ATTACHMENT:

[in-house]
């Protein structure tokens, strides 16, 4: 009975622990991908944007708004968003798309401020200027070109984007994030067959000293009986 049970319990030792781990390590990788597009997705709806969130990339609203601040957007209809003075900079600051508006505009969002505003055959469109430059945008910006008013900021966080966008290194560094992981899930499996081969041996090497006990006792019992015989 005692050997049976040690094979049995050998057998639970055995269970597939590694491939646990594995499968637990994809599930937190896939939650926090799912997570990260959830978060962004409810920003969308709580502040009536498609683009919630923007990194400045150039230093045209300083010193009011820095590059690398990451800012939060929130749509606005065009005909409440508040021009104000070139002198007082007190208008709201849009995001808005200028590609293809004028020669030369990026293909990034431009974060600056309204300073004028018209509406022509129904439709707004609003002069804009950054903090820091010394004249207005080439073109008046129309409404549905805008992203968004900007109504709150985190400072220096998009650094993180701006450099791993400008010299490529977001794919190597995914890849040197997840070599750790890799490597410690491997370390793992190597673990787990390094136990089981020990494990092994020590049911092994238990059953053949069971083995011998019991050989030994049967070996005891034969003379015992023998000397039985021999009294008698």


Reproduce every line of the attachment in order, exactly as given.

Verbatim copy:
[in-house]
């Protein structure tokens, strides 16, 4: 009975622990991908944007708004968003798309401020200027070109984007994030067959000293009986 049970319990030792781990390590990788597009997705709806969130990339609203601040957007209809003075900079600051508006505009969002505003055959469109430059945008910006008013900021966080966008290194560094992981899930499996081969041996090497006990006792019992015989 005692050997049976040690094979049995050998057998639970055995269970597939590694491939646990594995499968637990994809599930937190896939939650926090799912997570990260959830978060962004409810920003969308709580502040009536498609683009919630923007990194400045150039230093045209300083010193009011820095590059690398990451800012939060929130749509606005065009005909409440508040021009104000070139002198007082007190208008709201849009995001808005200028590609293809004028020669030369990026293909990034431009974060600056309204300073004028018209509406022509129904439709707004609003002069804009950054903090820091010394004249207005080439073109008046129309409404549905805008992203968004900007109504709150985190400072220096998009650094993180701006450099791993400008010299490529977001794919190597995914890849040197997840070599750790890799490597410690491997370390793992190597673990787990390094136990089981020990494990092994020590049911092994238990059953053949069971083995011998019991050989030994049967070996005891034969003379015992023998000397039985021999009294008698």